Testosterone Update September 2016

testosterone-september-2016-1

Along with testing my cholesterol and HbA1c after 15 days of the Whole 30, I also checked my testosterone levels.  It’s something I’ve checked in the past maybe once a year just to get a sense as to where I stood.

Here are my prior posts:

Nutritional Ketosis and Testosterone
Cyclic Ketogenic and Testosterone
My Health Test Results from March 2015

I’ve tried to search for other good resrouces on testosterone testing and results, but haven’t found anything better than the Art of Manliness series I referred to in my first post.  In fact, I’ll just quote what I wrote previously:

The best resource I found actually came from a website called, “The Art of Manliness.”  He had a whole series of posts dedicated to testosterone (Part 1, Part 2, Part 3, Part 4, and Part 5).  This was more insightful and entertaining than the journal articles and textbooks I referred to.  If you’re interested in this at all, I definitely urge you to read the series.

Here is a brief synopsis:

  • Due to our current way of life, men have lower testosterone now compared to someone of the same age two decades ago, and the exact causes aren’t clear yet (but may have to do with environmental toxins, lack of sleep, obesity, etc.)
  • Some of the benefits of testosterone include: improved mood, decreased body fatincreased muscle mass, improved cardiovascular and bone health, improved libido and improved cognition.
  • Testosterone is a hormone that is made from cholesterol and comes in 3 forms:
    • Free testosterone – the active form
    • Bound to a protein called sex hormone binding globulin (SHBG)
    • Bound to a protein called albumin
  • When you get a blood test to check your testosterone, there are two tests you can get:
    • Free Testosterone – This measures the amount of free testosterone in your blood
    • Total Testosterone – This measures the sum of the free testosterone + testosterone bound to SHBG + testosterone bound to albumin.
  • When interpreting the results of your testosterone exam, don’t rely so much on the reference ranges since they don’t account for variability in age.  Testosterone naturally and normally goes down with age.  If you are a healthy 25 year old (whose normal should be on the upper end of the spectrum), you don’t want to compare yourself with the values of a healthy 85 year old (whose normal should be on the lower end of the spectrum).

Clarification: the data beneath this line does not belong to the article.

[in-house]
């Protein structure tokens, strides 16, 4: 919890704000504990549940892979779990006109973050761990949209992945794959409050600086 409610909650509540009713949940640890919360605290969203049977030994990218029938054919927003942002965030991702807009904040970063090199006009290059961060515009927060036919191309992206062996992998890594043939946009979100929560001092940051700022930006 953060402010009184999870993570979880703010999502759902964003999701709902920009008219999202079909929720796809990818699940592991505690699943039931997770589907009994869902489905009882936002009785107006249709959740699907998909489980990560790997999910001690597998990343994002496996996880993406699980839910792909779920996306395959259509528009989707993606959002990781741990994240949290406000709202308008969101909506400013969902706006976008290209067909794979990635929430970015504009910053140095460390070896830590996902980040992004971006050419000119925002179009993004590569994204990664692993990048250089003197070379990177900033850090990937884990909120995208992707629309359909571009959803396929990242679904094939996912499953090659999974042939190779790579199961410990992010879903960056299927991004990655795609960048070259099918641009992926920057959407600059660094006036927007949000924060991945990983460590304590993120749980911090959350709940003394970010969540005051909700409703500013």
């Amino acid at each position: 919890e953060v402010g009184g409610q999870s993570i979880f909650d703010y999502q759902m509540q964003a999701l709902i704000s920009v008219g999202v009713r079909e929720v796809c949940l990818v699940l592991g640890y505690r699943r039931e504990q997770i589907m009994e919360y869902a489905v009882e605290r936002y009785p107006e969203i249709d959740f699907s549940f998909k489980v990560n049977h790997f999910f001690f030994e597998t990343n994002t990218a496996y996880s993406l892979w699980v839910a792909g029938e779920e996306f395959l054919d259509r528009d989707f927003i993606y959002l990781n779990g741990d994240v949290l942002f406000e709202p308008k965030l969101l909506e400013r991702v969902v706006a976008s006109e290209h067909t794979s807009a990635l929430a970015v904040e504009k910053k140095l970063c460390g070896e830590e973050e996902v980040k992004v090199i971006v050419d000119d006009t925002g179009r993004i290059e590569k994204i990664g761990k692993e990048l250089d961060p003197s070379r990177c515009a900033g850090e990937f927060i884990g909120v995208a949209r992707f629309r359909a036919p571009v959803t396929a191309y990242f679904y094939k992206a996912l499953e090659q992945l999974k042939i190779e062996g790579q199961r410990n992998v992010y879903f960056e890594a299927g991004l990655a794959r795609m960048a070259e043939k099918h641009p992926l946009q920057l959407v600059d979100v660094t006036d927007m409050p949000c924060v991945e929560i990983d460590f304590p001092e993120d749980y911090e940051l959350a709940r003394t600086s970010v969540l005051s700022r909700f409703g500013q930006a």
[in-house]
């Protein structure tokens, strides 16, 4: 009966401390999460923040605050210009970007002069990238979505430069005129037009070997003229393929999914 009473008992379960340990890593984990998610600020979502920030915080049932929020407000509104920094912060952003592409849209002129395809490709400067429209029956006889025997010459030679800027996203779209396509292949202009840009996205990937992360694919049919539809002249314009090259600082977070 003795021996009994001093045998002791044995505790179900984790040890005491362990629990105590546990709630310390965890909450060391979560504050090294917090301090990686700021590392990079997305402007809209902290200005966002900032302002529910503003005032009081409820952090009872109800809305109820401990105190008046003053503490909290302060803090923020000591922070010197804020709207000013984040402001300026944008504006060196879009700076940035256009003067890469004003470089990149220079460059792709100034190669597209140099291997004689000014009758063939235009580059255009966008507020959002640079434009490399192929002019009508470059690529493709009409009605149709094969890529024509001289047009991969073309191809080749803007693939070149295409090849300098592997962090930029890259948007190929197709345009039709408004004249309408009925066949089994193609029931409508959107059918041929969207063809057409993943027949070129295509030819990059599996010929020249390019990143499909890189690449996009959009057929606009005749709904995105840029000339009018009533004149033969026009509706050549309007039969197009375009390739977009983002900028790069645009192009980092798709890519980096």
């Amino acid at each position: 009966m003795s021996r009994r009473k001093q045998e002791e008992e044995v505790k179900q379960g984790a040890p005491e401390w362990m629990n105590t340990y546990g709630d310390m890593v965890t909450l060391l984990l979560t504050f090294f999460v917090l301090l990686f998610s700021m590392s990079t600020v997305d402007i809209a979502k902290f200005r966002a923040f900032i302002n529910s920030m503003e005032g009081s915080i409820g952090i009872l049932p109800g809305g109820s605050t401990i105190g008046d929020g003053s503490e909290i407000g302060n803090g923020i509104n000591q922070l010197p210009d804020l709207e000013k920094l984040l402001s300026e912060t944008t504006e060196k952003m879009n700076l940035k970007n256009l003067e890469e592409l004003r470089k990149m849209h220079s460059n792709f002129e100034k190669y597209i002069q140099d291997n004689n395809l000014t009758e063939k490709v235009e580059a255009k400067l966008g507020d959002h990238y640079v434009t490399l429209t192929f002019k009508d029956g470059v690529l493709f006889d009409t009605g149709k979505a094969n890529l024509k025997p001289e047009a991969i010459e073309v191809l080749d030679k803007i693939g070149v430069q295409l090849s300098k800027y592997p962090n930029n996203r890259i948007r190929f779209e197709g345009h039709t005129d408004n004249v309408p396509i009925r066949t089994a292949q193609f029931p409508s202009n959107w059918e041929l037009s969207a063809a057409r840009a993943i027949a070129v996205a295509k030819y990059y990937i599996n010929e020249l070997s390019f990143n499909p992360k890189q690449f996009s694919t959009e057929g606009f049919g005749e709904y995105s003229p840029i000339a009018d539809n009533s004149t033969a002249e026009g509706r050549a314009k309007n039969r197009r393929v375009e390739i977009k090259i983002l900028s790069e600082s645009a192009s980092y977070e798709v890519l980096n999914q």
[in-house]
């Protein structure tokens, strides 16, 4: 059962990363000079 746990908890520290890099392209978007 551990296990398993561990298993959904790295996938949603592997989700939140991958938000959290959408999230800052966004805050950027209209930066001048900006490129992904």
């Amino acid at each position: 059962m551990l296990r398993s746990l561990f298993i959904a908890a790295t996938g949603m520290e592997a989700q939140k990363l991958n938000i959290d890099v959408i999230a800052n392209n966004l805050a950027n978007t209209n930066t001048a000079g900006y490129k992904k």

• Refer to Day 4 of the Art of Manliness series where he has table breaking down the normal testosterone for each age group (he references two studies for these)
  • The most accurate way of measuring blood levels of Testosterone is the LC/MS method (liquid chromatography-mass spectrometry).

Results:

testosterone-september-2016-2

… and of course in tabulated format:

testosterone-september-2016-3

How do I stack up?

Here are the age range tables referred to in the Art of Manliness posts, which were taken from here:

AVERAGE TESTOSTERONE LEVELS BY AGE IN MEN Vermeulen, A. (1996). Declining Androgens with Age: An Overview. In Vermeulen, A. & Oddens, & B. J. (Eds.), Androgens and the Aging Male (pp. 3-14). New York: Parthenon Publishing.

AVERAGE TESTOSTERONE LEVELS BY AGE IN MEN
Vermeulen, A. (1996). Declining Androgens with Age: An Overview. In Vermeulen, A. & Oddens, & B. J. (Eds.), Androgens and the Aging Male (pp. 3-14). New York: Parthenon Publishing.

 

NORMAL TESTOSTERONE LEVELS IN MEN (NON-DIABETIC) Simon, D., Nahoul, K., & Charles M.A. (1996). Sex Hormones, Aging, Ethnicity and Insulin Sensivity in Men: An Overview of the TELECOM Study. In Vermeulen, A. & Oddens, and B. J. (Eds.), Androgens and the Aging Male (pp. 85-102). New York: Parthenon Publishing.

NORMAL TESTOSTERONE LEVELS IN MEN (NON-DIABETIC)
Simon, D., Nahoul, K., & Charles M.A. (1996). Sex Hormones, Aging, Ethnicity and Insulin Sensivity in Men: An Overview of the TELECOM Study. In Vermeulen, A. & Oddens, and B. J. (Eds.), Androgens and the Aging Male (pp. 85-102). New York: Parthenon Publishing.

Since I’m 36 years old, my Total Testosterone of 820.9 ng/dl is in the upper end of 1 std dev of the mean in the first table and well within 2 std dev above the mean in the second table.

My Free Testosterone of 10.1 pg/mL is right at the mean in the first table.

Unfortunately I didn’t measure my SHBG… which is something I’ll do next time.

Final Thoughts

Not much more to add here.  It looks like whatever I’m doing is having a good effect on my testosterone, so I’ll just keep on keeping on.

*Image found here

2 Responses to Testosterone Update September 2016

  1. Simon says:

    If you know you Albumin you could estimate your SHBG

    https://www.nebido.com/tools/index.php/en/default/index/free-calculator

    Looks like it might be a high based on your total t number maybe 70?

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